What is salvia?
The shooting in Arizona and a viral video featuring Miley Cyrus have sparked curiosity about psychedelic drug.
Thu, Jan 13, 2011 at 01:58 AM
The recent viral video footage of Miley Cyrus smoking salvia from a bong prompted several people to ask: what is salvia?
Alleged Arizona gunman Jared Lee Loughner also experimented with the drug, according to a high school friend.
Even so, most non-teenagers have probably never heard of this psychedelic plant.
It is, however, attracting increasing attention from legislators and law enforcement officials interested in possibly outlawing the hallucinogen.
The plant’s scientific name is Salvia divinorum and its active ingredient is called salvinorin A.
According to the February 2008 National Survey on Drug Use and Health Report, an estimated 1.8 million people aged 12 or older had tried salvia divinorum in their lifetime
There is no federal ban on salvia. As of October 2009, 14 states have begun regulating it. Delaware, Florida, Illinois, Kansas, North Dakota, Oklahoma, Virginia, Ohio and Nebraska put salvia or salvinorin A on the list of schedule I drugs covered by state law. California, Louisiana, Maine, North Carolina and Tennessee passed legislation restricting distribution of the plant.
The herb is native to Oaxaca, Mexico where it continues to be used by the Mazatec people during shamanistic rituals.
It is often smoked (obviously this is Miley’s preference) or it can be chewed.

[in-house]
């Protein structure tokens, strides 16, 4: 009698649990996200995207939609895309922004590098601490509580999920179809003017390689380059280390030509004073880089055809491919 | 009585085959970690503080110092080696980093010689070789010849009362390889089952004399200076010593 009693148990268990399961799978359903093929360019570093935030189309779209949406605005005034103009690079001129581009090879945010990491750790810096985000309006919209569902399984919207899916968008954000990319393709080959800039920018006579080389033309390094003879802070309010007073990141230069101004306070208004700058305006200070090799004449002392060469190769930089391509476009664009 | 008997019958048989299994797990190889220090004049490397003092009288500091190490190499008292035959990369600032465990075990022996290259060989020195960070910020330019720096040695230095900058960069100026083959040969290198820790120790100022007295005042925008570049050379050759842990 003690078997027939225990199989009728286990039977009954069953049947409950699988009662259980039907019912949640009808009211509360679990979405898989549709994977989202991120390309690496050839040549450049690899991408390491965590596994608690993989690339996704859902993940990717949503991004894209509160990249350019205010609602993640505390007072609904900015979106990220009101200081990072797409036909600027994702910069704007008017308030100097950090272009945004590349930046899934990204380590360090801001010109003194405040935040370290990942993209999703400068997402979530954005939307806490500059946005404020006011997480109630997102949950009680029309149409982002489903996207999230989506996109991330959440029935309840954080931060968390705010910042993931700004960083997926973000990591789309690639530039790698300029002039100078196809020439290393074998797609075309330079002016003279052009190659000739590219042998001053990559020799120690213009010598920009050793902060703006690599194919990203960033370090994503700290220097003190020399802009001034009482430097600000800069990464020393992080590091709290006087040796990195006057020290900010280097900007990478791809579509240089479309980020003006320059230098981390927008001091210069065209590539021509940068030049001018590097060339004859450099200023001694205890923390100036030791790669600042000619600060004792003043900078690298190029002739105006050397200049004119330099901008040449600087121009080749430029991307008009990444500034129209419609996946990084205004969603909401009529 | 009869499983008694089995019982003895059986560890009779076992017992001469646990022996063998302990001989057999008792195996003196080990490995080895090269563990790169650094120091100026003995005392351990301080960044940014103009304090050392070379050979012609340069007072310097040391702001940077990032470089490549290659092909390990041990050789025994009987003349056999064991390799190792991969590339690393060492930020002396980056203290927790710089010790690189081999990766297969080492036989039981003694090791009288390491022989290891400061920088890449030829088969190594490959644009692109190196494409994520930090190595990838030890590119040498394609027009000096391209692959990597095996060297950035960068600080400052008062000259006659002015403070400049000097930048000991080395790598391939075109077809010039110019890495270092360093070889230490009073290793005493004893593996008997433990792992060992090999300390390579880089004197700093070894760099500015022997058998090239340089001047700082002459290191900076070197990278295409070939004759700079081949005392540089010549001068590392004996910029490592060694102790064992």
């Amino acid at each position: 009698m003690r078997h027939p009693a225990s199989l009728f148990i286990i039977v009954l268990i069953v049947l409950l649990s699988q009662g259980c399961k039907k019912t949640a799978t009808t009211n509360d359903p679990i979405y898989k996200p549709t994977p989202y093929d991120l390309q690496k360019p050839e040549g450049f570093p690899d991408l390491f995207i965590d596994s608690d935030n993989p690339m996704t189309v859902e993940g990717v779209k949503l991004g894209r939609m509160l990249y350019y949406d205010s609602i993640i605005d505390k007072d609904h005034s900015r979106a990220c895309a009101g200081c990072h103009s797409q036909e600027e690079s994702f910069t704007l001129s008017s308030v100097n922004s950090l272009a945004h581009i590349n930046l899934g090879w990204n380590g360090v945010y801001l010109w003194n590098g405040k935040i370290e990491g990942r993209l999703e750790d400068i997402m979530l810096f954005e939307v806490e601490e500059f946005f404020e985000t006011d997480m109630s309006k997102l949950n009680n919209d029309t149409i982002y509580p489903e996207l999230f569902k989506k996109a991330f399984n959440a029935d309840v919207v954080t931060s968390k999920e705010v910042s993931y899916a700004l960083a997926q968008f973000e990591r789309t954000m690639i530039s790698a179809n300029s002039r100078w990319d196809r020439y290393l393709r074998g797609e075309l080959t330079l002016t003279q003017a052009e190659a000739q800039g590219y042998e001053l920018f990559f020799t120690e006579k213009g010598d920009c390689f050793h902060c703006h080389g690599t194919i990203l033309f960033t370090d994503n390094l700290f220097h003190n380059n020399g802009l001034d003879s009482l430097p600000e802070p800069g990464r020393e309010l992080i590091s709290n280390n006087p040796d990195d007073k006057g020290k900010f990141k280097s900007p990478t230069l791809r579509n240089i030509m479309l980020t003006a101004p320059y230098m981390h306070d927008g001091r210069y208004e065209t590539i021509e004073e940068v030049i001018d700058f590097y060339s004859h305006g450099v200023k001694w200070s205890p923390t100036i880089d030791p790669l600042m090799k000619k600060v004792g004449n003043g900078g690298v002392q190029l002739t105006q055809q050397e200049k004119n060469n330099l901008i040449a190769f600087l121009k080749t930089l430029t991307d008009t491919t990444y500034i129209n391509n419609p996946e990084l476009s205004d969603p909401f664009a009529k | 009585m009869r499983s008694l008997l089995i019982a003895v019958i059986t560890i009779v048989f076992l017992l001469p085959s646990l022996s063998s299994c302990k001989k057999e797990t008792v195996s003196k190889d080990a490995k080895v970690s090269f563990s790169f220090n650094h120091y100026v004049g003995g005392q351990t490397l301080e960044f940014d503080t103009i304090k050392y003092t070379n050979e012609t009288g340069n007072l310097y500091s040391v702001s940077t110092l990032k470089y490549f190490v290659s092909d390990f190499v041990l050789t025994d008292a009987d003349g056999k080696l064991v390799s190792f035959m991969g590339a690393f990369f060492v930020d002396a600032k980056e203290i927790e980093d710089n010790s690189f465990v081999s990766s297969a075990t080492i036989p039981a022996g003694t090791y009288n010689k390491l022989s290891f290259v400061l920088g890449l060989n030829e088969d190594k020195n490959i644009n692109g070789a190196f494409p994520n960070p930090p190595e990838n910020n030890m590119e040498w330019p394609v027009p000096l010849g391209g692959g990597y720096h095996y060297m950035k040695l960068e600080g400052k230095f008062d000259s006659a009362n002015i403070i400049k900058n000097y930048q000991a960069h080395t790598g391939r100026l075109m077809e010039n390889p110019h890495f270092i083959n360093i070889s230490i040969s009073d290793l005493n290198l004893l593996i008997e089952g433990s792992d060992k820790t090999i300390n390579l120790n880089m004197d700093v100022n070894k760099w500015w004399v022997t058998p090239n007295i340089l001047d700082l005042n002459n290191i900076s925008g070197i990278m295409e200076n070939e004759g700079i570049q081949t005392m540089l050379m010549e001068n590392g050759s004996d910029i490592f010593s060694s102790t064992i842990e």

Users say they experience the drug’s psychedelic effects almost immediately. The effects typically last about 30 minutes.
It’s been considered a fringe drug for some time among teenagers. It can be bought on the Internet and users often post videos of themselves under the influence of salvia on YouTube.
While the drug has attracted some negative media coverage over the years, salvia is reported to have very low toxicity and very little addictive potential.
According to a recent story by NPR, a small study by medical researchers at Johns Hopkins University’s School of Medicine found that salvinorin A “packs a punch that can mess with your mind, but probably won't hurt your body.”
So, while Miley may have been babbling incoherently on the video and she certainly shouldn’t ever try to operate a motor vehicle while under its influence, salvia probably won't have any long-term effects on the pop singer.
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